Reaching a new generation through environmental education, outreach (Opinion)
After a gangbuster start to the winter season, a lot of us in Tahoe are wondering where all the snow has gone. Sitting here at the end of February with snowpack numbers dwindling, snow lovers are chomping at the bit, waiting to see the storm track shift back our way.
Still, the mountains have been buzzing with activity as skiers and snowboarders race to the mountains to enjoy what natural snow we’ve received and are ever thankful for the assistance from local resorts’ snowmaking operations.
With or without snow, we are fortunate to live in an area that provides so much in terms of outdoor recreation and natural beauty.
We should also be reminded that not everyone has access to the amenities our local resorts have to offer. That’s why TRPA is proud to once again sponsor the Heavenly Snowshoe program in partnership with local organizations.
For the past five years, fifth graders from South Lake Tahoe area schools have been afforded the opportunity to get up on the mountain and learn about the natural environment where they live.
As part of the Vail Resorts Epic Promise program, Heavenly is giving more than 300 local fifth graders a chance to access the mountain and ride up the Heavenly Tram to see Lake Tahoe from a spectacular vantage point. But this is more than just a scenic ride. Up on the mountain, the students strap on snowshoes — many for the very first time — and prepare to learn about the environment in which they live.
Broken up into small learning groups, the kids hit three scientific learning stations while getting the hang of snowshoeing through the forest. First-up is the station crewed by volunteers from the Sierra Avalanche Center, with a demonstration of the tools and methods that avalanche forecasters use to analyze the stability of the snowpack — and the dangers that avalanches pose to people recreating in the backcountry.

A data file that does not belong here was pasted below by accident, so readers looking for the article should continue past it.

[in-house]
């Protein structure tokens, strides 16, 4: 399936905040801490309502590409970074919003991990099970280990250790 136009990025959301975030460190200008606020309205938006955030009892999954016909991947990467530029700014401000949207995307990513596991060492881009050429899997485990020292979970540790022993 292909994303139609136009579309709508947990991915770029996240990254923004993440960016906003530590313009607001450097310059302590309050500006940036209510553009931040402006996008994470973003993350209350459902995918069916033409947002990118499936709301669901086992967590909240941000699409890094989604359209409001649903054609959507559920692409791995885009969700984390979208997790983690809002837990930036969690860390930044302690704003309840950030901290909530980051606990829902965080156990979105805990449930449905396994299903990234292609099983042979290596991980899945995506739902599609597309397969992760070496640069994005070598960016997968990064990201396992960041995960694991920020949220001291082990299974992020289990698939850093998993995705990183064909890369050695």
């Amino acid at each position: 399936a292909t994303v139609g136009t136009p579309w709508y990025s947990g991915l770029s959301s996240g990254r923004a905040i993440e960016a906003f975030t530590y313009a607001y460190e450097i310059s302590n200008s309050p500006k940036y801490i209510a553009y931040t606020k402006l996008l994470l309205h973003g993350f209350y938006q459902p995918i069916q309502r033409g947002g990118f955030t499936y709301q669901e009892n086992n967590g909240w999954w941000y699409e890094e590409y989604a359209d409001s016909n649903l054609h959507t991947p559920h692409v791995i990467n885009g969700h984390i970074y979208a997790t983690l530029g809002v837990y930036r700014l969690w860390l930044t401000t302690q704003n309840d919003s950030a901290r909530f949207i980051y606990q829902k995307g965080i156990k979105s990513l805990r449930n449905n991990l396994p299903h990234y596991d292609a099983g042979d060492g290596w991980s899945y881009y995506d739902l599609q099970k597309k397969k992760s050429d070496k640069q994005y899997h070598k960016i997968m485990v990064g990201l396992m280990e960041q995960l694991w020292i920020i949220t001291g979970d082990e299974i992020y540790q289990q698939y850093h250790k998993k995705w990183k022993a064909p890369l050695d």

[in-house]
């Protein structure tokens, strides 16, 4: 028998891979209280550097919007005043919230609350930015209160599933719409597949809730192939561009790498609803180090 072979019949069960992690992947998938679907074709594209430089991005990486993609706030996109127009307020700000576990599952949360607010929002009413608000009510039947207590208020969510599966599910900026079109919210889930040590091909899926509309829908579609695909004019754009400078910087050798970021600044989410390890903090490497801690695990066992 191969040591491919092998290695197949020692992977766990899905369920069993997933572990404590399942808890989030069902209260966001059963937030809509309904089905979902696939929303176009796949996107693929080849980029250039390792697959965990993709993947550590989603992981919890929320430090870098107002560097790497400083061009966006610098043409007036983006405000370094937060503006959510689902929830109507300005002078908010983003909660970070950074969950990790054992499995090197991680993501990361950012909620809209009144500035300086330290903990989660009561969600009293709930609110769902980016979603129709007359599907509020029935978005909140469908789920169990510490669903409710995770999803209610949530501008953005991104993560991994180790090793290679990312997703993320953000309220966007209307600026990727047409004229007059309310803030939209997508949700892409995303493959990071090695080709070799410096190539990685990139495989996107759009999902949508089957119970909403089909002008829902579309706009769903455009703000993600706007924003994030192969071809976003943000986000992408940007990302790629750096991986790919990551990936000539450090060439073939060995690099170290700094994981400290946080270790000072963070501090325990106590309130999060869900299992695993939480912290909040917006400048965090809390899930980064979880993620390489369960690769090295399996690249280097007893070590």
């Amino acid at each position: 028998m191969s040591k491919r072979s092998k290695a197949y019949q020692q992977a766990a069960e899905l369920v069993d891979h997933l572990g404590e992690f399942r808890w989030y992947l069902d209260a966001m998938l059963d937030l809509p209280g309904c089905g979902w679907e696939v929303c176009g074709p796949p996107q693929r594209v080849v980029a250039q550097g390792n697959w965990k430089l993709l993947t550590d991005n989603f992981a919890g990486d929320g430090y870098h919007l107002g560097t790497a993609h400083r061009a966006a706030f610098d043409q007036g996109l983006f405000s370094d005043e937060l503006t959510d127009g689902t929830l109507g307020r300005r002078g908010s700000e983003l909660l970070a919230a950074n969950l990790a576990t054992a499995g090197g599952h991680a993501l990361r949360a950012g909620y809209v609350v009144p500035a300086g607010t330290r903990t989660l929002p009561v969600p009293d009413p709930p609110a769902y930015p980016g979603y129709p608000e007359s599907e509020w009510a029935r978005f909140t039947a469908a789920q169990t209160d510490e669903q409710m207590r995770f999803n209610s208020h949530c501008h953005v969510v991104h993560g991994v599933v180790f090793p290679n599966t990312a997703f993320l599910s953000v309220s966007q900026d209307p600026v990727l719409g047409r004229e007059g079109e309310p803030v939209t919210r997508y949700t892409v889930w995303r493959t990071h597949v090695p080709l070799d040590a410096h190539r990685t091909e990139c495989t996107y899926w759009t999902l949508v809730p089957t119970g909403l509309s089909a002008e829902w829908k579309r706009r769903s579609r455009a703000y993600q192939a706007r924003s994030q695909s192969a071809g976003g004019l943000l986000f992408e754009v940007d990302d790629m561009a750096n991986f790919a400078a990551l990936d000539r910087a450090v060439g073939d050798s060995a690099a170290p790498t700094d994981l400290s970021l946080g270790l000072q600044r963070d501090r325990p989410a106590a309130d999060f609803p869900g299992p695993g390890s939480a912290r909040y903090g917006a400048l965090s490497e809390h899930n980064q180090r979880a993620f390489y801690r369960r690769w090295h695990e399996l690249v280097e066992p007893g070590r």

Always a highlight of the day is when the Heavenly avalanche dogs arrive. Normally one lucky student gets to be safely buried in a snow cave, and students can see first-hand how good the dogs are at search and rescue. It’s practice for the dogs and great fun for the kids.
Next up is a stop at the Tahoe Institute for Natural Science station. The elements of a Tahoe winter are harsh, and survival skills are a must for area wildlife if they hope to survive until spring.
Here students get a chance to learn about the survival techniques that wildlife use to make it through the winter, activities like hibernation, migration, and staying active. Facilitators hide items like fur and feathers in the snow for the students to find; think of it as a scientific scavenger hunt.
Often there are actual animal tracks for these young learners to track and explore.
At the final learning station, Heavenly and TRPA team up to teach the students about some of the intricacies of the Lake Tahoe Basin watershed. Students learn about the art and science of snow making and how the science of meteorology is paramount to whether the conditions are right to make snow. Students take temperature, humidity, and snow-depth measurements.
Based on what they’ve learned, they make a final prediction on whether the conditions are appropriate to fire up the snow guns.
This adventure learning program is sponsored in part by the South Tahoe Environmental Education Coalition or STEEC; a collaborative group made up of more than 20 member organizations, including TRPA.
The goal is to bring environmental education and environmental awareness to a new generation of young learners.
TRPA is proud to have been working with the Heavenly snowshoe program since its inception and firmly believes that planting the seeds of environmental stewardship, education, and awareness at a young age will help to preserve and protect Lake Tahoe for generations to come.
Joanne S. Marchetta is the executive director of the Tahoe Regional Planning Agency.
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